An APP: Lies, Damned Lies and Satistics

To be a Canadian who lives in Alberta, to use a religious analogy, is a bit like being a non-sectarian believer trapped in a fundamentalist sectarian community. What unites us as Canadians is almost unmentionable, while the sectarian priests prevail, preaching dangerous myths for sectarian purposes.

As I read over the UCP’s flyer on its latest idiocy, a proposed Alberta Pension Plan (APP) to replace the Canada Pension Plan (CPP), Mark Twain’s adage jumped to mind, “There are three kinds of lies – lies, damned lies, and statistics.” The UCP flyer contains all three. It’s an insult to our intelligence, the facts, and our rights as Canadian citizens.

In another context, the flyer might be laughable, delightfully off the wall, but in an environment where the normalization of Danielle Smith’s conspiracy-drenched ship of fools is the overwhelming ethos, it must be taken seriously as the dangerous, misguided venture it is.

Lies

Much has been written about the government-commissioned report behind the Smith government’s assertion that Albertans would be better off with a provincial pension plan and I will only summarize the main devastating counter-arguments before talking about how I understand this truly foolish proposal.

For starters, the assumptions behind the report from Lifeworks (the signature of the author, or authors, is mysteriously redacted in the published version) defy common sense. One example will suffice – the suggestion that Alberta’s share of the CPP would amount to $334 billion, or almost 60% of the CPP’s total assets of $570 billion (fiscal 2022).  This absurd conclusion rests on a questionable interpretation of the original legislation behind the creation of the CPP. As Trevor Tombe of the University of Calgary states in his analysis of the Lifeworks assumption,

were both Alberta and Ontario to withdraw, I estimate this approach would result in more assets be paid than currently exists within the CPP” (Tombe, p4).

Given that Alberta’s share of contributions to the CPP since its inception in 1966 amounts to about 15%, the suggestion that the province is entitled to almost 60% of its assets will not fly with other Canadians. Of course, if the likely assets of a new APP are actually less than a third of the Lifeworks estimate, all other promises based on that number should be similarly discounted. The UCP’s assertion that Albertans would pay substantially less and receive substantially higher pensions under an APP is a lie.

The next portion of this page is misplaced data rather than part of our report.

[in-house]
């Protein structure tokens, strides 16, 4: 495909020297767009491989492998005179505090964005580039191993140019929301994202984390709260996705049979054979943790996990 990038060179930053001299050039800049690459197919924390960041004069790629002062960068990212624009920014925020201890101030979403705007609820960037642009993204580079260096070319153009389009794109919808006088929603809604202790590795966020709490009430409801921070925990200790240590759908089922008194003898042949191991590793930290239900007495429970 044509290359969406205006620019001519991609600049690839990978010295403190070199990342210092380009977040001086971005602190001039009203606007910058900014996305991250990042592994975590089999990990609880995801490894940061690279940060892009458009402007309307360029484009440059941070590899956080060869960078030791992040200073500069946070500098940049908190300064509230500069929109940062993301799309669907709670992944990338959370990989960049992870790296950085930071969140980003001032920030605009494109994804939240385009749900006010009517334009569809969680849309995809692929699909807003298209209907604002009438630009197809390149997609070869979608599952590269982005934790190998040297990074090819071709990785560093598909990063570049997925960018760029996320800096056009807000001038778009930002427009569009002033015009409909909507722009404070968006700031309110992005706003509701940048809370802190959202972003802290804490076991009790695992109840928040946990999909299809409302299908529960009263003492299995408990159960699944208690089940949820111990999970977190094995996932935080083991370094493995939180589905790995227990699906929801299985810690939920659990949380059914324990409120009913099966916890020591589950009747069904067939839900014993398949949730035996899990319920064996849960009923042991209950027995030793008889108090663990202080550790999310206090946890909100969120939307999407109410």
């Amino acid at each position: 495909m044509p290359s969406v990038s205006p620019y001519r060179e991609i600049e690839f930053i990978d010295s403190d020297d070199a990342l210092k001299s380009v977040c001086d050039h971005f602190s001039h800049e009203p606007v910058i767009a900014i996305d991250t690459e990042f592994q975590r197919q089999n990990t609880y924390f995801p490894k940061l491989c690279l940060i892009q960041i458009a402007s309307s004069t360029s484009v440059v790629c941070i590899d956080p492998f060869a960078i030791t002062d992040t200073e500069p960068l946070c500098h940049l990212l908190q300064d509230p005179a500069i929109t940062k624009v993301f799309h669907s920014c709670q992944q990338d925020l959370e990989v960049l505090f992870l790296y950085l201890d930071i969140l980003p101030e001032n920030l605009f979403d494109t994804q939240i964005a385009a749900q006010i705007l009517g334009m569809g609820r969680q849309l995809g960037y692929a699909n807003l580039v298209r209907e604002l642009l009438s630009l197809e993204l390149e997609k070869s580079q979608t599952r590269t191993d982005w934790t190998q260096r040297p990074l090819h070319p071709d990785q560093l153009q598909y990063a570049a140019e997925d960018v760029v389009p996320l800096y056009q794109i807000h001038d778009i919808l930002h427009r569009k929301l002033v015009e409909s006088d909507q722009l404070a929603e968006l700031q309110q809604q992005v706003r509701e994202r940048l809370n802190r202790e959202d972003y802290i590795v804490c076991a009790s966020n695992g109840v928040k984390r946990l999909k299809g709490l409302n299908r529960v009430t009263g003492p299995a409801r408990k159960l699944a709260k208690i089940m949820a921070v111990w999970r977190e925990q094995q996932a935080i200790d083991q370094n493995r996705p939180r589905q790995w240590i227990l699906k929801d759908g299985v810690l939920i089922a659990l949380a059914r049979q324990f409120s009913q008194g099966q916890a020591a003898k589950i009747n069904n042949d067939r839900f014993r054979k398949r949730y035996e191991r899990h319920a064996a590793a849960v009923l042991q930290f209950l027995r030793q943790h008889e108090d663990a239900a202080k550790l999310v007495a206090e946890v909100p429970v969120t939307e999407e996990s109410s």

Damned Lies and Statistics

The damned lies and statistics follow. Given its smaller size, an APP would be riskier for the individual contributor, and have proportionately higher administrative costs.

Perhaps more important still, is the terrible record of the provincial Conservatives, of various stripes, in managing the province’s resource income and its Heritage Trust Fund since the Lougheed era of the 1970s – early ‘80s. During that time, Norway’s Sovereign Wealth Fund has accumulated $1.4 trillion in assets. Alberta’s Trust Fund has barely budged, valued today at a mere $21.6 billion. It is fair to assume an APP would never come close to matching the performance of the CPP.

The Alberta Investment Management Corporation (AIMCO) would likely be the manager of the proposed APP. AIMCO already manages the pensions of the province’s teachers, public employees, universities, judges, and others, often, over their objections.

Last year, a banner year for oil industry profits, was a bad year for pension funds. AIMCO had negative earnings of -3.4%, losing between $4 and $5 billion. That alone should be a provincial scandal.

The CPP, on the other hand, earned 1.3%, outperforming AIMCO by almost 5%. CPP’s ten-year rate of return has been just over 10%, AIMCO’s is 7.2%. In fact, Global SWF, a data platform that tracks more than 400 Sovereign Wealth Funds (SWFs) and Public Pension Funds (PPFs) around the world, found that,